There are many benefits associated with children going to the theater. Among them are:

  • Appreciation of theater as an aesthetic experience, and increased awareness of social and cultural values.
  • Sharing in a communal art form.
  • Increased knowledge of history and human events. 

Theater for young audiences includes a wide range of subject matter: folk and fairy tales, contemporary social issues, adventure stories, and historical and biographical dramas. The form may be straight dramatic play,musical, documentary, or movement theater.

Here are some elements that parent and child can discuss after watching a production:

  • A good story. Theater for young audiences today is wide-ranging, offering plays on subjects from traditional fairy tales to current events. Whatever the topic, a good production will clarify its subject. Did you learn something new or gain a new insight through the play?
  • Credible characters. A “willing suspension of disbelief” is necessary for viewing theater, but the characters should be plausible. Did actions seem totally out-of-character for someone in the play? If so, did you lose interest in the drama?
  • Excellent performance skills (acting, dance, music, and any other skills called for such as juggling, fencing, etc.). Do these skills support the development of character? Are they at a level befitting the expectations of the actors, both in terms of the amateur or professional status of the company and the actions of the characters?
  • Effective visual elements. Do scenery, costumes, and lighting transport you to the place and time of the play? Are they visually engaging? In cases where scenery and lighting are minimal or absent, did the production stimulate your imagination in other effective ways?
  • Challenging ideas. A good script can provoke thought, bring new ideas to light, perhaps help you look at a facet of life in a new or different way. Ask your child what he or she got from a performance. Try open-ended questions such as: What did you see on the stage? What was a particular character trying to do? What happened at the very beginning?
  • Insight into other cultures. Theater can take us in time and place to other communities and cultures. Did the production help you learn about cultural or ethnic traditions?
  • Strong emotional response and involvement in the plot. Were you moved by the action of the play? While emotions can’t always be verbalied, a discussion with your child about his or her feelings about what happened can benefit both of you.

Following some productions, theater companies offer workshops, question and answer sessions, and discussion sessions that are facilitated by theater professionals (actors, directors, playwrights). Contact your local theater for young audiences to find out about these special offerings.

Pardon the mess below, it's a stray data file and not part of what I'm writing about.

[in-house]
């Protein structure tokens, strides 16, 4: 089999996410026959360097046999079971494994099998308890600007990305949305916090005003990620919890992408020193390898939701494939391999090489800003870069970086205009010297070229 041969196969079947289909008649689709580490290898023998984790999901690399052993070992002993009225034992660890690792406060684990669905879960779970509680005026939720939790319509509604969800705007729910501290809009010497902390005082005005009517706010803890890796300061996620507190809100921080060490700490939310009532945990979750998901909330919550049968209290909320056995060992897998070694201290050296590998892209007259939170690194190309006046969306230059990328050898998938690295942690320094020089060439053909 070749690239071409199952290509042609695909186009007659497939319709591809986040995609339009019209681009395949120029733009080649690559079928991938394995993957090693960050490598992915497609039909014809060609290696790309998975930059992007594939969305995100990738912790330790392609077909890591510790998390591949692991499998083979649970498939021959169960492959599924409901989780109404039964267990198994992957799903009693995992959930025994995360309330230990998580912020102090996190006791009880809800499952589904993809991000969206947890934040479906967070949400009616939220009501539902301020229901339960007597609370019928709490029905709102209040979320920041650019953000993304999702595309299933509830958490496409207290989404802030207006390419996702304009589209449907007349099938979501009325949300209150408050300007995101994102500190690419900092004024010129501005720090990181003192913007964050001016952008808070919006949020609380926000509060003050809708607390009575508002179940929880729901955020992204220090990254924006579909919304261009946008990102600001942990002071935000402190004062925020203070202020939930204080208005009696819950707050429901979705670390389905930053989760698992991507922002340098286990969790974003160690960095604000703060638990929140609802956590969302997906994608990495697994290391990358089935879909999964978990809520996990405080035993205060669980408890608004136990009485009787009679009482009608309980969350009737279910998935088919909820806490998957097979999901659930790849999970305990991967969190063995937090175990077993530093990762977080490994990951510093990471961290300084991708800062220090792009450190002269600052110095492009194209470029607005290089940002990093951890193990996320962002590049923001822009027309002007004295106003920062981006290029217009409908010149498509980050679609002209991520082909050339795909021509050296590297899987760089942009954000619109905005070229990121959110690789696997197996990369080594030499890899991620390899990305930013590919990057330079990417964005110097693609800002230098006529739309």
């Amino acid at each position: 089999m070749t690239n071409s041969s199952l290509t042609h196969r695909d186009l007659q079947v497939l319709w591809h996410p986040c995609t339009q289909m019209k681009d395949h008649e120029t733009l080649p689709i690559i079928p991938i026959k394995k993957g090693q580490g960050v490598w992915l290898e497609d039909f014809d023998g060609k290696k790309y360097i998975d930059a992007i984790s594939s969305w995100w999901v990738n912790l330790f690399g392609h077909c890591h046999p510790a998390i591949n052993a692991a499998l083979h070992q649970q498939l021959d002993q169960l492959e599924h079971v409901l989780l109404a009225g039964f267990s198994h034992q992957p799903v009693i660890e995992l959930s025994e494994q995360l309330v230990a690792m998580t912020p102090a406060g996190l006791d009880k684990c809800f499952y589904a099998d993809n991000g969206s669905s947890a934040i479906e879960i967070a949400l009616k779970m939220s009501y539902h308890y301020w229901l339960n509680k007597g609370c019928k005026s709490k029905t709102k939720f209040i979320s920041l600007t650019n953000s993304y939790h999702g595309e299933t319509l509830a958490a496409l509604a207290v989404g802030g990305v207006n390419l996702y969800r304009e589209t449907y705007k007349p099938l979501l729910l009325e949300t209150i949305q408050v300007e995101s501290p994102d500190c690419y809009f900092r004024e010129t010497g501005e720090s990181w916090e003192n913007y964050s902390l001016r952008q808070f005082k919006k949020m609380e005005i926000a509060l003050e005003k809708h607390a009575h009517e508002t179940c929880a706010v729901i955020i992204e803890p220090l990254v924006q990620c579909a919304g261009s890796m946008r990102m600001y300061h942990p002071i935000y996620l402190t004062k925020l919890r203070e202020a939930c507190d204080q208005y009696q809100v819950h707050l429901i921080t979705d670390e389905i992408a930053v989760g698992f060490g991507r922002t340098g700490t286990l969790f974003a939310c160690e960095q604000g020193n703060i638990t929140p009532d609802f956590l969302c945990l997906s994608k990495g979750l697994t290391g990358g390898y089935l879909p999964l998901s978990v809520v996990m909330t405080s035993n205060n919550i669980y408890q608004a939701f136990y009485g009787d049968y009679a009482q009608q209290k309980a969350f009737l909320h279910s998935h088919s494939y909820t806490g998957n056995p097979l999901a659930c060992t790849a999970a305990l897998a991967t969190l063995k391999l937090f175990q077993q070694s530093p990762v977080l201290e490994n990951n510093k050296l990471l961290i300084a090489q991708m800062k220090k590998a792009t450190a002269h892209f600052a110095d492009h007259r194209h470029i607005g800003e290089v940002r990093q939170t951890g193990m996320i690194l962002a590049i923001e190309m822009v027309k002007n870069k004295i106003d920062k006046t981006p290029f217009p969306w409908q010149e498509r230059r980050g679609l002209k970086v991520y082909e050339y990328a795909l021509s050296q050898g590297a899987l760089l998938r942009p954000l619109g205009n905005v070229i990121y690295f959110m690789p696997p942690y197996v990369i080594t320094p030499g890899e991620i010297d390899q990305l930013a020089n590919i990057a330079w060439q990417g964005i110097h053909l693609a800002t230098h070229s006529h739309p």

Education and Special Programs in Theater

Because educational drama is a group activity requiring skilled leadership, you should consult your child’s teacher or principal to see whether it is already part of the school program. While many schools are now adding theater to the curriculum, it is still absent in most elementary schools. As a parent, you can help promote educational drama by encouraging teachers to include drama in their classrooms or by helping bring artists-in-residence to the school.

It may be that you will want to discover other opportunities in your community for classes in the performing arts. You should look for available resources in the following places:

  • Community centers and city or county recreation departments.
  • Libraries,museums, churches, playgrounds and camps, and YMCAs and YWCAs.
  • Local colleges and universities.
  • Performing arts centers, as well as professional and community theaters.

Many facilities have splendid programs in the arts. Visit classes, note the age levels of the children and the preparation of the teachers. Ask questions about the school’s philosophy: for instance, how does the school ensure opportunities for all children? Classes in educational drama, puppetry, mime, and dance offer enrichment beyond whatever the school provides. The chance to explore creatively and act spontaneously is essential.


Some good sources of information about theater for young audiences are theater departments of colleges and universities, newspaper reviews, local or state arts councils, and the American Alliance for Theatre and Education (AATE). In addition, many regional arts agencies support touring theaters for children and young audiences. Your state arts council can put you in touch
with the regional organization for your area.

Books, Play Publications, and Articles

Theatre for Young Audiences, 20 Great Plays for Young Children by Coleman A. Jennings (Ed.)
Storytelling Games: Creative Activities for Language, Communication, and Composition Across Curriculum by Doug Lipman
The Dramatic Difference: Drama in the Preschool and Kindergarten Classroom by Victoria Brown & Sarah Pleydell

Web Sites

American Alliance for Theatre and Education
American Alliance for Theatre and Education aims to promote standards of excellence in theater and theater education, connecting artists, educators, and researchers with each other, and providing opportunities for members to learn, exchange, expand, and diversify their work.

The Kennedy Center for the Performing Arts provides this Web site to promote arts education; the site includes a section allowing site users to explore arts-related themes and activities.

Folger Shakespeare Library
The Folger Shakespeare Library’s Web site provides a section on activities and games for children related to Shakespeare and his work.